I imagine that travelling the world as a 21st century furniture dealer is quite different today than it was in the eighties or nineties. We have this thing called the internet, and I rarely leave my desk. (That’s a bit of hyperbole. I do leave my desk, but the point is we rarely have to fly to see the work we’re accessioning.) Granted the gallery of which I’m associated with, The NWBLK, in San Francisco, covers a spralling 16,500 sq ft, and managing the facility is akin to running a marathon, both mentally and physically, and time is precious, if not raucous.

It was in this context that, one day, I came across a piece of furniture that literally changed my life.

It was angular, minimalist, the opposite of opaque, and read like a page from the Bauhaus. The Ponte table by Tom Strala featured in Design Milk was the height of artistry in furniture.

I later learned that Tom was a trained architect that expatriated to his hometown in Zurich, Switzerland to make a life building furniture. As I looked through his portfolio of limited edition and small production furniture and lighting, each piece read like a scene out of a motion picture. Modernity through the eyes of a European, and the hands of an artist committed to his craft.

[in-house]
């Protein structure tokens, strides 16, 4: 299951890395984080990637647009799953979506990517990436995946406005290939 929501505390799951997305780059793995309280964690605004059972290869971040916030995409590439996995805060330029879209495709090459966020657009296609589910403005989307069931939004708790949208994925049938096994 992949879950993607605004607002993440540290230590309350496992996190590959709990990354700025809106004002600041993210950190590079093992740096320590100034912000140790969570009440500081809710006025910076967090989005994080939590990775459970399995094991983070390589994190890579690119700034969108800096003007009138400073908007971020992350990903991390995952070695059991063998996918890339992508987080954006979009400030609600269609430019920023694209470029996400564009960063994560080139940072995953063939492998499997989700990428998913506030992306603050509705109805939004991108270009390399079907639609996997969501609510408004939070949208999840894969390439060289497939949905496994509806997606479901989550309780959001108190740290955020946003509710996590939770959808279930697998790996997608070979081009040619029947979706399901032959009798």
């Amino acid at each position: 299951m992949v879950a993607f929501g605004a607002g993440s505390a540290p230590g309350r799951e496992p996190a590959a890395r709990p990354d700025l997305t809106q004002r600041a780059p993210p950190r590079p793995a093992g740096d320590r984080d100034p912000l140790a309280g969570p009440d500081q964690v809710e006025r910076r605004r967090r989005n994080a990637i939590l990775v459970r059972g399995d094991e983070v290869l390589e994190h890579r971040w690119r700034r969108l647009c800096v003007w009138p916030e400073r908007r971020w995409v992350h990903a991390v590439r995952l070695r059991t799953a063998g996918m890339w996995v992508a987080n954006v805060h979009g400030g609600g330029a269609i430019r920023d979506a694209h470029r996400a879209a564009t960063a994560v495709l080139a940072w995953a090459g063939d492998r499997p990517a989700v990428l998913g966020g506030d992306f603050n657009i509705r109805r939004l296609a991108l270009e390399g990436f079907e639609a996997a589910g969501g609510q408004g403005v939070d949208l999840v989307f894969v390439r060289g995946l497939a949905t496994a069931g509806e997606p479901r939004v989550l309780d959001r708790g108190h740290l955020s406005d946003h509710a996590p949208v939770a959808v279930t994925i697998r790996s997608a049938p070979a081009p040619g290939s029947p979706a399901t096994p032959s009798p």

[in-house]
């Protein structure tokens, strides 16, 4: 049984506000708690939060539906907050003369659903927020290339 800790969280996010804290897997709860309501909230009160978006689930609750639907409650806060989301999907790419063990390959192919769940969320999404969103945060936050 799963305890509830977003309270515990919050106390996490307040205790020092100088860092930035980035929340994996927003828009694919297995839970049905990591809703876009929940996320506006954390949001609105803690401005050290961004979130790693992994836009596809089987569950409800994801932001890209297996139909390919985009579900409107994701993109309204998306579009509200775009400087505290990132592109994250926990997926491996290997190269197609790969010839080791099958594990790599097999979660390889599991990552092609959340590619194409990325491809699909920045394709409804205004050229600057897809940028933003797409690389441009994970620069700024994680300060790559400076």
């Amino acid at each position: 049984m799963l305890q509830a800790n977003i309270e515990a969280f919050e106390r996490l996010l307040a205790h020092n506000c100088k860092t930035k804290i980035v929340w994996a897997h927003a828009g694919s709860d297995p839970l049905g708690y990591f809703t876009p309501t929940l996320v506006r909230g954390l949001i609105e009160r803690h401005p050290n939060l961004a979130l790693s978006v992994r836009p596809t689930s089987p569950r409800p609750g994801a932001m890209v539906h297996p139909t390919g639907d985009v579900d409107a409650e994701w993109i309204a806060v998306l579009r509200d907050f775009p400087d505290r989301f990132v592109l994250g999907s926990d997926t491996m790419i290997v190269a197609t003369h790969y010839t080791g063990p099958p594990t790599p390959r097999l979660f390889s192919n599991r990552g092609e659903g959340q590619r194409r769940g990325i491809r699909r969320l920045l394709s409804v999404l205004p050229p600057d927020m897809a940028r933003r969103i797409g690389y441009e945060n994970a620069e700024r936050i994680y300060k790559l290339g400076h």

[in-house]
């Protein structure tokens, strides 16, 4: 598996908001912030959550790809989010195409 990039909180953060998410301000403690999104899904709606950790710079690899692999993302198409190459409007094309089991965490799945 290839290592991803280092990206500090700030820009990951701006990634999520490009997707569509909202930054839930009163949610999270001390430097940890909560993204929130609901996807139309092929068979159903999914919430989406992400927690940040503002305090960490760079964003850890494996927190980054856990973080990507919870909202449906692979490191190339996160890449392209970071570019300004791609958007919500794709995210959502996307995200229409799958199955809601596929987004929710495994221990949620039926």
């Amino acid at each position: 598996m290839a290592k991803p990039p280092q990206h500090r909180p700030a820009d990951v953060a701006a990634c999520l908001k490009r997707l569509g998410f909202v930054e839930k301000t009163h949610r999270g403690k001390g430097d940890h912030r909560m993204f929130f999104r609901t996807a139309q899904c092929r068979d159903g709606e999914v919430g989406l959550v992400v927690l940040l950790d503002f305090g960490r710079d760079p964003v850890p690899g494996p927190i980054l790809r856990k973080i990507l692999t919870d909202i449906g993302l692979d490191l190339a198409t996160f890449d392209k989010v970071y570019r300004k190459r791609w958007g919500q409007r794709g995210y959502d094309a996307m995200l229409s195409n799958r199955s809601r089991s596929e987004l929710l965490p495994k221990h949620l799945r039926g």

The architecture of light that distributes like a perfect metropolis from the TMS series is arresting, and everyone that lays eyes on it when day turns to night in the gallery, is blown away.

Great works of art can slow us down and force us to notice, to appreciate the essential beauty of our environment, and inspire us to travel down new roads. Tom’s work was a windfall for the New Black. May the leaves fall gently to the ground.